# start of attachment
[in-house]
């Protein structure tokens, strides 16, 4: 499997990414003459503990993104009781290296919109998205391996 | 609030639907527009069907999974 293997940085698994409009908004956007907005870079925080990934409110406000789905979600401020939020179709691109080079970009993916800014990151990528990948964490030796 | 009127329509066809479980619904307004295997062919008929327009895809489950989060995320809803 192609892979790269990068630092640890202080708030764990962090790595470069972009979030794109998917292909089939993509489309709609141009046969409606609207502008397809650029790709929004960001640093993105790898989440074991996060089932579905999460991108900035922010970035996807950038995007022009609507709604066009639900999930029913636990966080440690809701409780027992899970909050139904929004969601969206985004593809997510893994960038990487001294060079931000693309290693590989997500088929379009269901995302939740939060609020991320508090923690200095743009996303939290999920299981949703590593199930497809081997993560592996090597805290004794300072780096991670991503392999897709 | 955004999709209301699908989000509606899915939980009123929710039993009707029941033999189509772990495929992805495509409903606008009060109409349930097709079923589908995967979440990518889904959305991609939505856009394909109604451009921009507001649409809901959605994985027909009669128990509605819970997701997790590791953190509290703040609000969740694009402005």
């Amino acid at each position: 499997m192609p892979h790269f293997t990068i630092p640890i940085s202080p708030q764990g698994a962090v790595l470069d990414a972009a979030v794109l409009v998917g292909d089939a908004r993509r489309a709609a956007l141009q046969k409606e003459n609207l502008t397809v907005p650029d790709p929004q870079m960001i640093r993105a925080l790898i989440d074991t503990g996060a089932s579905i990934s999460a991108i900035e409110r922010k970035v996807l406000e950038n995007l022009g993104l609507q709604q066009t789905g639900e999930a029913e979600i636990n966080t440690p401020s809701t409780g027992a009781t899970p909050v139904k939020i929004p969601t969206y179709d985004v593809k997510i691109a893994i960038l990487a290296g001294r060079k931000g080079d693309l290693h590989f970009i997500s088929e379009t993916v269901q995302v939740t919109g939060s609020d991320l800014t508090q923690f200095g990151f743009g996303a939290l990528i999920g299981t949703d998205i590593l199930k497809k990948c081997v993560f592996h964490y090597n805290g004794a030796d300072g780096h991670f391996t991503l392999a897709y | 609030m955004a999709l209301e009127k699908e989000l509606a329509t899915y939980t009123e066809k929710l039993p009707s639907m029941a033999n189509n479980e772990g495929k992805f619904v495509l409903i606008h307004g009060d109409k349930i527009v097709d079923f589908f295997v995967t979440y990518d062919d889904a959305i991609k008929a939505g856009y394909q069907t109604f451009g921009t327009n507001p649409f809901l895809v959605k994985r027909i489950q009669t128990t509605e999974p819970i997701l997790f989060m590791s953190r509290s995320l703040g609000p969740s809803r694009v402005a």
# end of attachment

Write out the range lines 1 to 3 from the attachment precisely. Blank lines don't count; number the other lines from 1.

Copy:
[in-house]
């Protein structure tokens, strides 16, 4: 499997990414003459503990993104009781290296919109998205391996 | 609030639907527009069907999974 293997940085698994409009908004956007907005870079925080990934409110406000789905979600401020939020179709691109080079970009993916800014990151990528990948964490030796 | 009127329509066809479980619904307004295997062919008929327009895809489950989060995320809803 192609892979790269990068630092640890202080708030764990962090790595470069972009979030794109998917292909089939993509489309709609141009046969409606609207502008397809650029790709929004960001640093993105790898989440074991996060089932579905999460991108900035922010970035996807950038995007022009609507709604066009639900999930029913636990966080440690809701409780027992899970909050139904929004969601969206985004593809997510893994960038990487001294060079931000693309290693590989997500088929379009269901995302939740939060609020991320508090923690200095743009996303939290999920299981949703590593199930497809081997993560592996090597805290004794300072780096991670991503392999897709 | 955004999709209301699908989000509606899915939980009123929710039993009707029941033999189509772990495929992805495509409903606008009060109409349930097709079923589908995967979440990518889904959305991609939505856009394909109604451009921009507001649409809901959605994985027909009669128990509605819970997701997790590791953190509290703040609000969740694009402005």
């Amino acid at each position: 499997m192609p892979h790269f293997t990068i630092p640890i940085s202080p708030q764990g698994a962090v790595l470069d990414a972009a979030v794109l409009v998917g292909d089939a908004r993509r489309a709609a956007l141009q046969k409606e003459n609207l502008t397809v907005p650029d790709p929004q870079m960001i640093r993105a925080l790898i989440d074991t503990g996060a089932s579905i990934s999460a991108i900035e409110r922010k970035v996807l406000e950038n995007l022009g993104l609507q709604q066009t789905g639900e999930a029913e979600i636990n966080t440690p401020s809701t409780g027992a009781t899970p909050v139904k939020i929004p969601t969206y179709d985004v593809k997510i691109a893994i960038l990487a290296g001294r060079k931000g080079d693309l290693h590989f970009i997500s088929e379009t993916v269901q995302v939740t919109g939060s609020d991320l800014t508090q923690f200095g990151f743009g996303a939290l990528i999920g299981t949703d998205i590593l199930k497809k990948c081997v993560f592996h964490y090597n805290g004794a030796d300072g780096h991670f391996t991503l392999a897709y | 609030m955004a999709l209301e009127k699908e989000l509606a329509t899915y939980t009123e066809k929710l039993p009707s639907m029941a033999n189509n479980e772990g495929k992805f619904v495509l409903i606008h307004g009060d109409k349930i527009v097709d079923f589908f295997v995967t979440y990518d062919d889904a959305i991609k008929a939505g856009y394909q069907t109604f451009g921009t327009n507001p649409f809901l895809v959605k994985r027909i489950q009669t128990t509605e999974p819970i997701l997790f989060m590791s953190r509290s995320l703040g609000p969740s809803r694009v402005a």